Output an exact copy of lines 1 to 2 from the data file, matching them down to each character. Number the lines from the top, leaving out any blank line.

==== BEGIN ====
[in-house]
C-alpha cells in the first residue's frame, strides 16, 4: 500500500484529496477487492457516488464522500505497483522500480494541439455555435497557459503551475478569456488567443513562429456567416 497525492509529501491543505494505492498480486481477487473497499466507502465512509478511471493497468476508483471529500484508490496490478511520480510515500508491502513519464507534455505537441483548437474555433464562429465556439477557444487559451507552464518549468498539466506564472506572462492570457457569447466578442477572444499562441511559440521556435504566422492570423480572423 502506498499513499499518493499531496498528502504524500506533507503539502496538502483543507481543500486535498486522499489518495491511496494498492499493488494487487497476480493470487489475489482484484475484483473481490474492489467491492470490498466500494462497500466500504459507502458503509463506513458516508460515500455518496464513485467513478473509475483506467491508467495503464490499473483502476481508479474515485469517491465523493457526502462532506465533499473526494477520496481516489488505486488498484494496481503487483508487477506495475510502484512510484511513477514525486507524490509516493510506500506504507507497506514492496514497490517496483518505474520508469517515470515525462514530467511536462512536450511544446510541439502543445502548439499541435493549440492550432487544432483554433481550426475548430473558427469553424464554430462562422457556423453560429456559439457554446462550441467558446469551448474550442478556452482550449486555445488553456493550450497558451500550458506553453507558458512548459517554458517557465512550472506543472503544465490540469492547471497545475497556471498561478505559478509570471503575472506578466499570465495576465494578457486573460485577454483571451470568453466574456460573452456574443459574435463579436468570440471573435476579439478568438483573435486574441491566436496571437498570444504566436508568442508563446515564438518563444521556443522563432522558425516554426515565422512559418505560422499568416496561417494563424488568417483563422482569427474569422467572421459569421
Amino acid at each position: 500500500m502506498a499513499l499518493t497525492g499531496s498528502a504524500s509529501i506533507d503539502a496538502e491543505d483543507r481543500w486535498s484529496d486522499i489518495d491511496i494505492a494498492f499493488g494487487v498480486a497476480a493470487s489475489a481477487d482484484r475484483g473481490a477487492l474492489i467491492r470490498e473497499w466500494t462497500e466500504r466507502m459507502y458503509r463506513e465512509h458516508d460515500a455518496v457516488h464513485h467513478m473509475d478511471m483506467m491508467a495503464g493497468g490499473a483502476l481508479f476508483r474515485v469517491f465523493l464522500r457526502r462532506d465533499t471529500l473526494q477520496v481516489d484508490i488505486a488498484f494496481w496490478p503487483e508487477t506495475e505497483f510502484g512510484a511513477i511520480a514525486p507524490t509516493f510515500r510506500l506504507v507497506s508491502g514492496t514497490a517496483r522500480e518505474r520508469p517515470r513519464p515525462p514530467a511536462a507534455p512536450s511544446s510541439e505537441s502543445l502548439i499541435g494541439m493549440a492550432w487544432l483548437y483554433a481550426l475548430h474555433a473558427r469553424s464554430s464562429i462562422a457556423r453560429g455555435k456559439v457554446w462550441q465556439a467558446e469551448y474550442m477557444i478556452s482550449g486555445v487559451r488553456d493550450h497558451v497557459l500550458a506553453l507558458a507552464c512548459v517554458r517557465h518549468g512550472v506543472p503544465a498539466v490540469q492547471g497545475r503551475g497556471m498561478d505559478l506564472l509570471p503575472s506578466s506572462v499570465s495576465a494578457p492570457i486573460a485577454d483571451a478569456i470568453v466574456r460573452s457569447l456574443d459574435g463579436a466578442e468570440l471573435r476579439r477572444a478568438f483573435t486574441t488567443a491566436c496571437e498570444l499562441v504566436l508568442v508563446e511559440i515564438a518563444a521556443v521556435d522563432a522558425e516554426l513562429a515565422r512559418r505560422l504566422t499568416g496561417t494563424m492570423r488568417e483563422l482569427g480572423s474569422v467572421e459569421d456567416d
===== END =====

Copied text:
[in-house]
C-alpha cells in the first residue's frame, strides 16, 4: 500500500484529496477487492457516488464522500505497483522500480494541439455555435497557459503551475478569456488567443513562429456567416 497525492509529501491543505494505492498480486481477487473497499466507502465512509478511471493497468476508483471529500484508490496490478511520480510515500508491502513519464507534455505537441483548437474555433464562429465556439477557444487559451507552464518549468498539466506564472506572462492570457457569447466578442477572444499562441511559440521556435504566422492570423480572423 502506498499513499499518493499531496498528502504524500506533507503539502496538502483543507481543500486535498486522499489518495491511496494498492499493488494487487497476480493470487489475489482484484475484483473481490474492489467491492470490498466500494462497500466500504459507502458503509463506513458516508460515500455518496464513485467513478473509475483506467491508467495503464490499473483502476481508479474515485469517491465523493457526502462532506465533499473526494477520496481516489488505486488498484494496481503487483508487477506495475510502484512510484511513477514525486507524490509516493510506500506504507507497506514492496514497490517496483518505474520508469517515470515525462514530467511536462512536450511544446510541439502543445502548439499541435493549440492550432487544432483554433481550426475548430473558427469553424464554430462562422457556423453560429456559439457554446462550441467558446469551448474550442478556452482550449486555445488553456493550450497558451500550458506553453507558458512548459517554458517557465512550472506543472503544465490540469492547471497545475497556471498561478505559478509570471503575472506578466499570465495576465494578457486573460485577454483571451470568453466574456460573452456574443459574435463579436468570440471573435476579439478568438483573435486574441491566436496571437498570444504566436508568442508563446515564438518563444521556443522563432522558425516554426515565422512559418505560422499568416496561417494563424488568417483563422482569427474569422467572421459569421